When Wizards of the Coast had moved onto D&D 3rd edition, my friends were still playing second, still talking "THAC0", still 'open-source, why should I care?'
And now, with D&D 4th edition out there, my friends (albeit a different set of friends) are still playing 3.5. More precisely, we've been playing the Pathfinder RPG, because this particular group of roleplayers are Wizards of the Coast ex-pats and either own, run, or are involved with Paizo, the company that's created it. So we've been beta testing, and I got my beautiful hardcover rulebook before the rest of all y'all.
What is Pathfinder RPG, you may ask. Well, Wizards consciously made most of D&D 3.5 "open source", to encourage people to adopt it, modify it, make supplements for it, etcetera. The actual trademarked name "Dungeons & Dragons" was not part of the deal, of course, but the bulk of the material is freely reproducible. And that's what Paizo did - they took 3.5, made a host of improvements and fixes, called it Pathfinder, and there you have it.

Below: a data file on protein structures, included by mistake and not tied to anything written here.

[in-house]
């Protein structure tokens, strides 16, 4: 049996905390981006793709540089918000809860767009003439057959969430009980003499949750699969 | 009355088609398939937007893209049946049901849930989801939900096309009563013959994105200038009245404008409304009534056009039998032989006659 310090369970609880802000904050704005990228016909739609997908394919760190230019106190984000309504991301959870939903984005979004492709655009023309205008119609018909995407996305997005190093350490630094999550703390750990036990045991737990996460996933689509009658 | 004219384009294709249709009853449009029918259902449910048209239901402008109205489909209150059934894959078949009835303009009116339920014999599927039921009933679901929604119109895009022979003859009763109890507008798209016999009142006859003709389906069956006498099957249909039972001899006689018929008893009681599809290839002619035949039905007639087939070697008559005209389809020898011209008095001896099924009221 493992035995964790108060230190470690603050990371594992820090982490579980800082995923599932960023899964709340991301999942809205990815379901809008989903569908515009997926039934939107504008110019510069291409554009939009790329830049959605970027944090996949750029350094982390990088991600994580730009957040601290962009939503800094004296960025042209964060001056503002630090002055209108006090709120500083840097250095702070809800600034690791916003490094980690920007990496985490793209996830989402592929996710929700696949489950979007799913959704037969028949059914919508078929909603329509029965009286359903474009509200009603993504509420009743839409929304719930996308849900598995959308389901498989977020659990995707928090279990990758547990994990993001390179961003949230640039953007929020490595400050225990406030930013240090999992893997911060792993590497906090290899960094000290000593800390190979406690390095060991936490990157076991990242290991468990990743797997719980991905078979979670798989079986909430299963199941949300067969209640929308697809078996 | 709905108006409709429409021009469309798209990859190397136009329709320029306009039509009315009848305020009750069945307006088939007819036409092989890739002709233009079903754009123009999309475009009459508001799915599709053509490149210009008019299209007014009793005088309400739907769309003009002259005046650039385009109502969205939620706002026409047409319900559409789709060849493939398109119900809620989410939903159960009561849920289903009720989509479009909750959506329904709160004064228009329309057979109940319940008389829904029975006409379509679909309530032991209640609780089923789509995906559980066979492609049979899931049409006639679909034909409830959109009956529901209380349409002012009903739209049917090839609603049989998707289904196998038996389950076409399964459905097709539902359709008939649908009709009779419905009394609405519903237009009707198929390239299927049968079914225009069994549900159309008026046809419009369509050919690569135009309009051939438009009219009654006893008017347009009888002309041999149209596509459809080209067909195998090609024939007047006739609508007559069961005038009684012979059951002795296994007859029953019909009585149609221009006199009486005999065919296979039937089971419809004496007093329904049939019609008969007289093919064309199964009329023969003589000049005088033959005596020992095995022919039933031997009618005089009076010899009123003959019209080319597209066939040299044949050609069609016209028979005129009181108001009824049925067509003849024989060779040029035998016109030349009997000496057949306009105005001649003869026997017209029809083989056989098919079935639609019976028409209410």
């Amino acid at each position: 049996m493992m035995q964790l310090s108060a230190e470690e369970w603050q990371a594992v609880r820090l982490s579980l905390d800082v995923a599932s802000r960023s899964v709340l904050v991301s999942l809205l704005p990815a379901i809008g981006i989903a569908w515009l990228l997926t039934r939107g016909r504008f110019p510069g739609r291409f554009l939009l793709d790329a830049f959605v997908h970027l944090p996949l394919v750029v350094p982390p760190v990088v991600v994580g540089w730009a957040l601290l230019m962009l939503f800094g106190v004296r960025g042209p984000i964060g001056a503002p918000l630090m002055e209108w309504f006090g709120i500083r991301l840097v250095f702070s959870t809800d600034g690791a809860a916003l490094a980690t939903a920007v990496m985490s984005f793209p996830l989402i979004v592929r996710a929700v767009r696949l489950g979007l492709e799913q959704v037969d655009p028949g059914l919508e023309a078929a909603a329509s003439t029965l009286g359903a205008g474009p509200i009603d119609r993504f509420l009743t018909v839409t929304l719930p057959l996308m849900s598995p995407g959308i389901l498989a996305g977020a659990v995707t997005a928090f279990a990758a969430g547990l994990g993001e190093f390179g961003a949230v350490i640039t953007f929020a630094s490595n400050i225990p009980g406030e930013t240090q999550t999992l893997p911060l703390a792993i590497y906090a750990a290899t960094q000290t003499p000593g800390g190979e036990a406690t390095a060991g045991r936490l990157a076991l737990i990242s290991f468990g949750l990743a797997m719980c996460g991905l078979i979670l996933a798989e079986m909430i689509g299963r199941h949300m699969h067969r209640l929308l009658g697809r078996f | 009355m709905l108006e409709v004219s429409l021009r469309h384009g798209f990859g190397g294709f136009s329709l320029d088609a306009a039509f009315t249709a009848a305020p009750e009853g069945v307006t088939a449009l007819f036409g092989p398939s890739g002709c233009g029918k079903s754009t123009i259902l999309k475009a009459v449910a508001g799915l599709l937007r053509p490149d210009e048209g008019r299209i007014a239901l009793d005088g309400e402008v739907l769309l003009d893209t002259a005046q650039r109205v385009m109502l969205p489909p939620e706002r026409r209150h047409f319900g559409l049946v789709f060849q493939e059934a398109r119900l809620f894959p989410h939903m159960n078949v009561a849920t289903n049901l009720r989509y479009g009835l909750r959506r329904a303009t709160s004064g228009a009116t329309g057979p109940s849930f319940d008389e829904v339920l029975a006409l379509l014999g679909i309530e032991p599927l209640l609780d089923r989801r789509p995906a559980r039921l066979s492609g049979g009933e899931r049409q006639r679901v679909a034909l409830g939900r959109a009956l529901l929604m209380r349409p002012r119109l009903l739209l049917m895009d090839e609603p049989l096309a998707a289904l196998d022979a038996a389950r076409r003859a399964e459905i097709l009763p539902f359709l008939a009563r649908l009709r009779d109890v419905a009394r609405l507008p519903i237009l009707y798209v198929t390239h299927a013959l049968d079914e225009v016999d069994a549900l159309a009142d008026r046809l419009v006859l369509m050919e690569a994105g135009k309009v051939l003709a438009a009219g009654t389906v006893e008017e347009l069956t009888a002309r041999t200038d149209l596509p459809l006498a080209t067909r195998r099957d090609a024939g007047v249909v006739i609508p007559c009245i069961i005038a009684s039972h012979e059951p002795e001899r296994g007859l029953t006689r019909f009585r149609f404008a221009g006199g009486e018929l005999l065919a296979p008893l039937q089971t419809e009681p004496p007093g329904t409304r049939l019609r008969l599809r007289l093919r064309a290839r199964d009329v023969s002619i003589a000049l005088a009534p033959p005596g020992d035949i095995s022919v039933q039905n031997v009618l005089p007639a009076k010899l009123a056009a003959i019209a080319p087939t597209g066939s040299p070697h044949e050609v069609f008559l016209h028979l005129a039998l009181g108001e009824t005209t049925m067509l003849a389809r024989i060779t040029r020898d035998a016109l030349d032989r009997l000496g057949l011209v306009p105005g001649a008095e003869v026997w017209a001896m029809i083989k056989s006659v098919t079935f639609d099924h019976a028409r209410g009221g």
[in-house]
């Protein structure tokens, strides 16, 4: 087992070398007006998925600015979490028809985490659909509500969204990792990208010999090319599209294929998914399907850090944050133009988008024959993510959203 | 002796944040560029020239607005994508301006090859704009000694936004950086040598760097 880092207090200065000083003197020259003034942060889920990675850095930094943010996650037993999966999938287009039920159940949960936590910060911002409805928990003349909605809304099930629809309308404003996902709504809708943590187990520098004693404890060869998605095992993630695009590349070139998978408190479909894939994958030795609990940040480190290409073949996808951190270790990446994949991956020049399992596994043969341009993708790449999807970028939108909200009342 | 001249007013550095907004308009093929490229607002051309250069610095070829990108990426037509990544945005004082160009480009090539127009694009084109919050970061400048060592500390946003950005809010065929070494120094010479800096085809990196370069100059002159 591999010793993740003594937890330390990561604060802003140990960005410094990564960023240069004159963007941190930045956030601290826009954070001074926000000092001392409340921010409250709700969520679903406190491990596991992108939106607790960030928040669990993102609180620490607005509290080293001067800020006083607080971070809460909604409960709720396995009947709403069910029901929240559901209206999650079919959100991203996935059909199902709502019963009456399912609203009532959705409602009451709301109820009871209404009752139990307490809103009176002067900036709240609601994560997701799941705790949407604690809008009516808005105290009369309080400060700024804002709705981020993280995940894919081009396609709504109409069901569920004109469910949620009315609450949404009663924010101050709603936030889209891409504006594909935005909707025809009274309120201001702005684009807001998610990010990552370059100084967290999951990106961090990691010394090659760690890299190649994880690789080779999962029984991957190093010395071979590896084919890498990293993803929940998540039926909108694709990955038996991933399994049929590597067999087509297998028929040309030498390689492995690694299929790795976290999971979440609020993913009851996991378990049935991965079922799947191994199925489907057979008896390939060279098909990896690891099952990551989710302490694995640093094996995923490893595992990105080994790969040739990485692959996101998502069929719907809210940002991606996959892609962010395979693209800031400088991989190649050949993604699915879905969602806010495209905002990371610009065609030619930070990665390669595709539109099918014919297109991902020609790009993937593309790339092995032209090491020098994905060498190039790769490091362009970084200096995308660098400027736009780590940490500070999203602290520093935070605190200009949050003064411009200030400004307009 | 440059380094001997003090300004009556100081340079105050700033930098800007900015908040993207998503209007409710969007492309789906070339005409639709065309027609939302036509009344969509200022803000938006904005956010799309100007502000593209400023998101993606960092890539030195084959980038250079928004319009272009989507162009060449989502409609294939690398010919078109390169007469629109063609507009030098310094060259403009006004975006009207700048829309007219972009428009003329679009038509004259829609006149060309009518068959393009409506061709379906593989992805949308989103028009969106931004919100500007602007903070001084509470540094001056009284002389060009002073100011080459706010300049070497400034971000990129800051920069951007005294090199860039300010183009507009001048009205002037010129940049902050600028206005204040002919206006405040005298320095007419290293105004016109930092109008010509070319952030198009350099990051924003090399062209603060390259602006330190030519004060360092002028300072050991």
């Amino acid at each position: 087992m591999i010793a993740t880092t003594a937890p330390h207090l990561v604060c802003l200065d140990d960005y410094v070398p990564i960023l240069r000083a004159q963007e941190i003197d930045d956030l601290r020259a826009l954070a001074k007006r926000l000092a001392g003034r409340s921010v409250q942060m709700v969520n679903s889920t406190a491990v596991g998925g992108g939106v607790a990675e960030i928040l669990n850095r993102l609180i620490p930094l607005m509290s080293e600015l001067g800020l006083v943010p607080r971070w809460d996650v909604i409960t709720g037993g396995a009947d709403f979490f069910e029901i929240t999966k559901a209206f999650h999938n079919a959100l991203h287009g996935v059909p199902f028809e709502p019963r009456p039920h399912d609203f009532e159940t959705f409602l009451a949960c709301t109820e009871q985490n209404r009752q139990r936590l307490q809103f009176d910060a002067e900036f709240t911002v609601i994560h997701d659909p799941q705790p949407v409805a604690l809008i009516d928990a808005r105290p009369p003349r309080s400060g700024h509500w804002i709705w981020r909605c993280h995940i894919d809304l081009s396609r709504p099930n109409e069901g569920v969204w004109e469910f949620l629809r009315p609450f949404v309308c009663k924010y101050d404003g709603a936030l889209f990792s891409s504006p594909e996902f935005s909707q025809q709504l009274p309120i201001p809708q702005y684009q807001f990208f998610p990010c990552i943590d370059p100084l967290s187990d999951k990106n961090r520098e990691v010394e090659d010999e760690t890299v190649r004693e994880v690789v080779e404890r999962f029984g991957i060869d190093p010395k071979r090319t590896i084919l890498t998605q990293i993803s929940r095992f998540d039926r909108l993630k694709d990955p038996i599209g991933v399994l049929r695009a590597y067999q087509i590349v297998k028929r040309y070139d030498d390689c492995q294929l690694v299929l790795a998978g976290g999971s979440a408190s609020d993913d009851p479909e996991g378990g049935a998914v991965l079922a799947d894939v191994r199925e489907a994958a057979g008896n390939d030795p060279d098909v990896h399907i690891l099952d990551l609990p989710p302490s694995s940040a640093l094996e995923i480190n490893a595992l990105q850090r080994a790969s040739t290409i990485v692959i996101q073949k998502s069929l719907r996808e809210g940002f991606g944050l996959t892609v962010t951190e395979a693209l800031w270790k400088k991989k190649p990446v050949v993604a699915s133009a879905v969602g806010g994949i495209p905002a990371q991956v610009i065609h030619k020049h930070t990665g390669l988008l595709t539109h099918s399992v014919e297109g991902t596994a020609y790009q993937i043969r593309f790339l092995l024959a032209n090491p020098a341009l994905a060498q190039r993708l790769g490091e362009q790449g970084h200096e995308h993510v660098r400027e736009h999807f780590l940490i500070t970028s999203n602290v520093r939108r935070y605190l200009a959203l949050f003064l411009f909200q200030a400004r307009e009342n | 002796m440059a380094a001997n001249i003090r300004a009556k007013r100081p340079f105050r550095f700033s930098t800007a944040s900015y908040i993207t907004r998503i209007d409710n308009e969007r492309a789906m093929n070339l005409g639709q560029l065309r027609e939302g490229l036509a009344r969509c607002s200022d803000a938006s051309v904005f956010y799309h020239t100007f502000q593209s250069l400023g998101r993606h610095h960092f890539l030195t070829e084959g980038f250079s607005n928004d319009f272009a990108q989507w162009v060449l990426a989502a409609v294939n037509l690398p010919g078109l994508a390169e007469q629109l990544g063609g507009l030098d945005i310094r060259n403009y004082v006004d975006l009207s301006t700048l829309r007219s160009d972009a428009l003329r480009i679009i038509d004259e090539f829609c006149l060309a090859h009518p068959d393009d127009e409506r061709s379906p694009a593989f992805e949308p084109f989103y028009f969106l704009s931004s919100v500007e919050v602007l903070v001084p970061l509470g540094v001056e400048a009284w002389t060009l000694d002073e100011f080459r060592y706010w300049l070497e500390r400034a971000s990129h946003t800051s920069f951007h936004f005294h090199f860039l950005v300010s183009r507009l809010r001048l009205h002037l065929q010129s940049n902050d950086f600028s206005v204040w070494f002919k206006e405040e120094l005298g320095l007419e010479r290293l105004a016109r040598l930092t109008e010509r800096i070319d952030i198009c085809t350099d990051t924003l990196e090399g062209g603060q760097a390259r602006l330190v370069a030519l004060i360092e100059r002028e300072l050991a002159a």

Which appeals to me greatly, because in my old age I have become the sort of guy who would usually rather fix something broken then try to start over from scratch. Throw out a perfectly good game engine and start over? Crazy! We'll keep using the old one, refactoring and fixing the most glaring problems, rather than spend months building a whole new one and creating a whole new set of problems. Spend thousands of dollars tearing up my lawn, putting down new topsoil, etcetera - crazy! I'll just get out there every weekend and pull weeds. The reason my friends don't like adopting new roleplaying systems isn't just because they're staying in their comfort zone - it's also because they know that new, complicated systems have hosts of problems. It'll take years to shake the glitches and balancing issues out of 4.0. Until then, we're sticking with 3.5.
Anyhow, it just released. You can pick it up here, though they've already sold out of their first printing with preorders alone. http://paizo.com/pathfinderRPG
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